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CTCF Mediates Interchromosomal Colocalization Between Igf2/H19 and Wsb1/Nf1

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Science  14 Apr 2006:
Vol. 312, Issue 5771, pp. 269-272
DOI: 10.1126/science.1123191

Abstract

Gene transcription may be regulated by remote enhancer or insulator regions through chromosome looping. Using a modification of chromosome conformation capture (3C) and fluorescence in situ hybridization, we found that one allele of the insulin-like growth factor 2 (Igf2)/H19 imprinting control region (ICR) on chromosome 7 colocalized with one allele of Wsb1/Nf1 on chromosome 11. Omission of CCCTC-binding factor (CTCF) or deletion of the maternal ICR abrogated this association and altered Wsb1/Nf1 gene expression. These findings demonstrate that CTCF mediates an interchromosomal association, perhaps by directing distant DNA segments to a common transcription factory, and the data provide a model for long-range allele-specific associations between gene regions on different chromosomes that suggest a framework for DNA recombination and RNA trans-splicing.

Igf2 and H19 are coordinately regulated adjacent imprinted genes located ∼80 kb apart on mouse chromosome 7 (1). An ICR located between the genes contains four binding regions for CTCF (25), a zinc finger–binding protein that binds to a variety of DNA sequences and serves as an insulator and regulator of gene transcription (68). Using 3C (9), Reik and colleagues demonstrated that on the paternal chromosome, differentially methylated region DMR2 loops out to interact with the methylated ICR, pushing the Igf2 promoter into contact with the H19 enhancer, which results in Igf 2 transcription. On the maternal chromosome, DMR1 interacts with the unmethylated ICR, partitioning the Igf2 promoter into a silent loop, inhibiting Igf 2, and promoting H19 transcription (1). To determine whether the ICR has other long-range associations, we developed an associated chromosome trap (ACT) assay to identify previously unknown, remote interacting sequences (fig. S1).

We identified three bands corresponding to unique DNA sequences that appear to interact with the ICR (Fig. 1A). One sequence was identified as Igf 2 DMR1 on chromosome 7 (1012). A DNA fragment, termed IAS1 (ICR-associated site), corresponded to an intergenic sequence on chromosome 11, located between the Wsb1 and Nf1 genes (Fig. 1B; fig. S2), and DNA fragment IAS2 was localized to a gene-poor region on chromosome 6 (Fig. 1B).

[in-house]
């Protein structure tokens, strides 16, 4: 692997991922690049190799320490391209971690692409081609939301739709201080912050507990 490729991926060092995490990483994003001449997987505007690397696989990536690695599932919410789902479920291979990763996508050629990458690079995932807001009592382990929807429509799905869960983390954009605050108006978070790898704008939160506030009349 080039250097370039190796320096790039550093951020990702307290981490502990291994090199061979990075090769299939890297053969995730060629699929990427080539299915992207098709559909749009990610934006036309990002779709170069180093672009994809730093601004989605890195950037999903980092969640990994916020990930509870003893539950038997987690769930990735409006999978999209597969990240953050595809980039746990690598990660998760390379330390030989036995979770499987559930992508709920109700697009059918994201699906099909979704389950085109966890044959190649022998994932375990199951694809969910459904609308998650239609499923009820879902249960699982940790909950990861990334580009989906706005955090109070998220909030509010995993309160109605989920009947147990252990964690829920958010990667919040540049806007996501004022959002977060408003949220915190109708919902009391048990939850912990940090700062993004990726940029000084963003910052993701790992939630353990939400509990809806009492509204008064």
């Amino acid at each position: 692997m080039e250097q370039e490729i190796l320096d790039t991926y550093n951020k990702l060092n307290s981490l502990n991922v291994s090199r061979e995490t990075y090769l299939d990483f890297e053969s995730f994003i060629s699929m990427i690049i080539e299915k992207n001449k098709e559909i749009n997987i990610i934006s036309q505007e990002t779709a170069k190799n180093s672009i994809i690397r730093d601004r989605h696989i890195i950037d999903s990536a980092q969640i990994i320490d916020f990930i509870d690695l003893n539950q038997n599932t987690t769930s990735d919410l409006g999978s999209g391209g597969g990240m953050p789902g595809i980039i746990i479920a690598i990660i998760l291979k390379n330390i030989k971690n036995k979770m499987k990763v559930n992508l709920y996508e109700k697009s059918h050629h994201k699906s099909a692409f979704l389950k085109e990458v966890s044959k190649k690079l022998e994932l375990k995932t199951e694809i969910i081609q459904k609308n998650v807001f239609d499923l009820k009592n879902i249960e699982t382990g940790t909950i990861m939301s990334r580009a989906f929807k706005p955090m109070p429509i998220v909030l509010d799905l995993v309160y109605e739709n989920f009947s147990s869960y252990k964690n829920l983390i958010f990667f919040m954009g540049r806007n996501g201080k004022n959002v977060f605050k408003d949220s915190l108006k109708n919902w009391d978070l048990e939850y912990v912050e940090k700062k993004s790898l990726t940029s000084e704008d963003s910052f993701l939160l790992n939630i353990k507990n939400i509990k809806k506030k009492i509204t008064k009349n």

Fig. 1.

Associated chromosome trap (ACT) assay searching for DNA segments interacting with Igf2/H19 ICR in mouse bone marrow fibroblast cell line, BMM3-4. (A). Nested polymerase chain reaction (PCR) products were run on 5% polyacrylamide electrophoresis gels and analyzed with a PhosphoImager. Three bands appear on the gel after the nested PCR reaction; one is an amplified fragment between ICR and DMR1; the other two bands are IAS1 and IAS2. (B) IAS1 and IAS2 sequences (linker sequence not included). Upper case letters, DNA fragment between Bgl II (agatct) and Msp I (CCGG) sites ligated with ICR; lower case, ICR partial sequence.

A chromatin immunoprecipitation (ChIP) assay using a CTCF-specific antibody identified two regions in the ICR, corresponding to CTCF binding sites numbers 1 and 3 (Fig. 2A; figs. S2 and S3), as well as a region around IAS1, but no interaction with IAS2 was found. CTCF binds to the maternal ICR allele only, which leads to looping and interactions with DMR1. The interaction of CTCF with IAS1 was restricted to the paternal chromosome (Fig. 2B; figs. S2B, S4, and S5).